By Alastair Sharp and Euan Rocha
TORONTO, Oct 23 (Reuters) - Canadian telecom company Telus said on Wednesday it has agreed to buy 100 percent ofstruggling startup Public Mobile from private equity firmCartesian Capital and Thomvest Seed Capital, a Toronto-basedinvestment vehicle backed by Peter Thomson.
The terms of the deal were not disclosed.
The Canadian government said in a separate statement that ithas approved the transfer of Public's spectrum licenses toTelus, paving the way for the deal to proceed.
Ottawa has been eager to encourage more competition in thewireless sector, and has frowned on dominant carriers buyingmore attractive airwaves used by small companies.
The approval of the spectrum transfer indicates that theCanadian government remains open to allowing such deals inselect circumstances.
Unlike spectrum used by other new entrants such asMobilicity and Wind Mobile, the spectrum licenses owned byPublic were not part of the airwaves that were set aside for newentrants during a 2008 auction. Ottawa put a five-year ban onthe transfer of that set-aside spectrum, or bandwidth used forphone calls and data transmission.
Telus had previously sought to buy rival startup Mobilicity,but their initial C$380 million ($366 million) attempt wasrebuffed by the government. Mobilicity, which has since soughtcreditor protection, is now attempting to revive a deal.
Ottawa's approval of the Public-Telus spectrum transferindicates that the Canadian government remains open to allowingsuch deals in certain circumstances.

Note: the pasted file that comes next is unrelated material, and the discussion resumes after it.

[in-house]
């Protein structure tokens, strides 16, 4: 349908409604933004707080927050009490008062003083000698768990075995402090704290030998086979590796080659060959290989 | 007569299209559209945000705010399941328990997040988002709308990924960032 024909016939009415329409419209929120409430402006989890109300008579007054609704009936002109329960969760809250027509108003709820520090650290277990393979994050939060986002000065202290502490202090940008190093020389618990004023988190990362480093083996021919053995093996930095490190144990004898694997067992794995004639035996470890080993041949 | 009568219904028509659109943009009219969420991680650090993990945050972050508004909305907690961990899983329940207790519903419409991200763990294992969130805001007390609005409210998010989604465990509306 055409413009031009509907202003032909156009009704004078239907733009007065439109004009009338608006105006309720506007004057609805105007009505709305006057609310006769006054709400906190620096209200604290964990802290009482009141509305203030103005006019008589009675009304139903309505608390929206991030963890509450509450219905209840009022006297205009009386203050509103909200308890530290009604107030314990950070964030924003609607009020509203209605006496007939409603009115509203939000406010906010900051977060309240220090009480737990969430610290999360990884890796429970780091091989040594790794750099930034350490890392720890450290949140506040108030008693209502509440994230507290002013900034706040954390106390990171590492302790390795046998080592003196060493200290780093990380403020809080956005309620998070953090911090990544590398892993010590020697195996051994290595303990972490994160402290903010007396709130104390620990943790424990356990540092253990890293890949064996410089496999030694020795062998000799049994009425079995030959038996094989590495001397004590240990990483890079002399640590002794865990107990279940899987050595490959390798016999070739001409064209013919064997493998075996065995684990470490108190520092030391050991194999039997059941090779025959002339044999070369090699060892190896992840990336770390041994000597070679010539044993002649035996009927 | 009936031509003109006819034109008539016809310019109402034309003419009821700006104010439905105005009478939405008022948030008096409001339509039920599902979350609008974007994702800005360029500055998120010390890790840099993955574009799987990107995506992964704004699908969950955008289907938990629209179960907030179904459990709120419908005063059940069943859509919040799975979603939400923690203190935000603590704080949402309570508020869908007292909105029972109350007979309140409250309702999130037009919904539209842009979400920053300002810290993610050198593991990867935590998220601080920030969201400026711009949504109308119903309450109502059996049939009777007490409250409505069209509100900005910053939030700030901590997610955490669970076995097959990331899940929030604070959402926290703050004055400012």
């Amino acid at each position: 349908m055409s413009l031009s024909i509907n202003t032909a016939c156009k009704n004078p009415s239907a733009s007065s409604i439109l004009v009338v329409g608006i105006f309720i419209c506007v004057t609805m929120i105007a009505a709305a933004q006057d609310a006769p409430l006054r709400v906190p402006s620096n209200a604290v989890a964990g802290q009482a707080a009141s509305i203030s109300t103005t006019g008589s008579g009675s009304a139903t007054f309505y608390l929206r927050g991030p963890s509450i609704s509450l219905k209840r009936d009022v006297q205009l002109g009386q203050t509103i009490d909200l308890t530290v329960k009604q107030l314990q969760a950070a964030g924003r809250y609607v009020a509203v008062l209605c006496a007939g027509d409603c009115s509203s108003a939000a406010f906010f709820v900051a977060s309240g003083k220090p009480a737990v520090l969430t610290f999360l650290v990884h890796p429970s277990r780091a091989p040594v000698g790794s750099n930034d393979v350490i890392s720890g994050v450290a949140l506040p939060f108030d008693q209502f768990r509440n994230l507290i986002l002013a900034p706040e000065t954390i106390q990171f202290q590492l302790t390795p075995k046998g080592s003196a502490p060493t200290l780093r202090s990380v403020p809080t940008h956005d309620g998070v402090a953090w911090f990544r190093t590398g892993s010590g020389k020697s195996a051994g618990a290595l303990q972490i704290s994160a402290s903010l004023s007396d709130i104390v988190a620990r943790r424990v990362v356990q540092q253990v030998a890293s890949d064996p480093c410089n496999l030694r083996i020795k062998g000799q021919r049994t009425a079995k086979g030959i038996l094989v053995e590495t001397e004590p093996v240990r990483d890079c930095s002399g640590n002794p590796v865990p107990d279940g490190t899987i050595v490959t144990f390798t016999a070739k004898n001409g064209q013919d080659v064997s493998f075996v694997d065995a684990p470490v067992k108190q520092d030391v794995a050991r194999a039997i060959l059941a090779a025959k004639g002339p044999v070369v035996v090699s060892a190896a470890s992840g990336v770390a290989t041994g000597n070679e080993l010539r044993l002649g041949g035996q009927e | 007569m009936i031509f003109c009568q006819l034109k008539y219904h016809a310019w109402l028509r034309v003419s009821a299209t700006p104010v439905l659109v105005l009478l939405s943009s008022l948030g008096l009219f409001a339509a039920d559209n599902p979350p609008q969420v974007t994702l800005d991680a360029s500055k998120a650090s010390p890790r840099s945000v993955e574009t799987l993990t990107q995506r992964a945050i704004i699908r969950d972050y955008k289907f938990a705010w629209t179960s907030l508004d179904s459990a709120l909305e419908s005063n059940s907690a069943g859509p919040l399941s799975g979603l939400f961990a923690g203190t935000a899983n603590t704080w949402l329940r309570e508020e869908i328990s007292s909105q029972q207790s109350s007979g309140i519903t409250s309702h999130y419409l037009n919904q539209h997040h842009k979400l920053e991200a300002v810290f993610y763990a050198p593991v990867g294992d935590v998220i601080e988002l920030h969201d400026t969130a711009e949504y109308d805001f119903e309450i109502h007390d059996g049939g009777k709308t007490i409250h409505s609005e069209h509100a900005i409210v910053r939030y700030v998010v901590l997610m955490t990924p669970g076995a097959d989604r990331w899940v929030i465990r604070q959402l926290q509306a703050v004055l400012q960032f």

"This transaction does not materially change the spectrumconcentration of incumbents in this country and therefore willnot diminish competition in our wireless sector," IndustryMinister James Moore said in a statement.
The Public transaction is still subject to approval fromCanada's Competition Bureau.
"It doesn't necessarily change the landscape," said DvaiGhose, an analyst with Canaccord Genuity, noting that Ottawamade a point of saying restrictions on other airwaves stillapply. "Buying Public Mobile doesn't enhance Telus' intrinsicvalue that much, (but) it eliminates a competitor."
Public spent only about C$52 million ($50 million) to buythe so-called G block spectrum out of a total C$4.2 billionraised in the 2008 auction.
The G block was not set aside, but it was not bid on by thedominant carriers because at the time it was used nowhere elsein the world and therefore handset makers did not make devicesthat work on the frequency.
However, Canaccord's Ghose said he believed it could begrowing in popularity.
"A lot of people were naysayers about our spectrum and Ithink we took what was seen as the least valuable spectrum andin some ways have shown it was one of the more valuable piecesof spectrum because we could actually sell it when no one elsecan," Public's Chief Executive Alek Krstajic said in aninterview with Reuters.
The Canadian government will make additional airwavesavailable in January when it auctions 700 MHz spectrum, which isvalued for the ability to penetrate buildings and travel longdistances.
- Public Mobile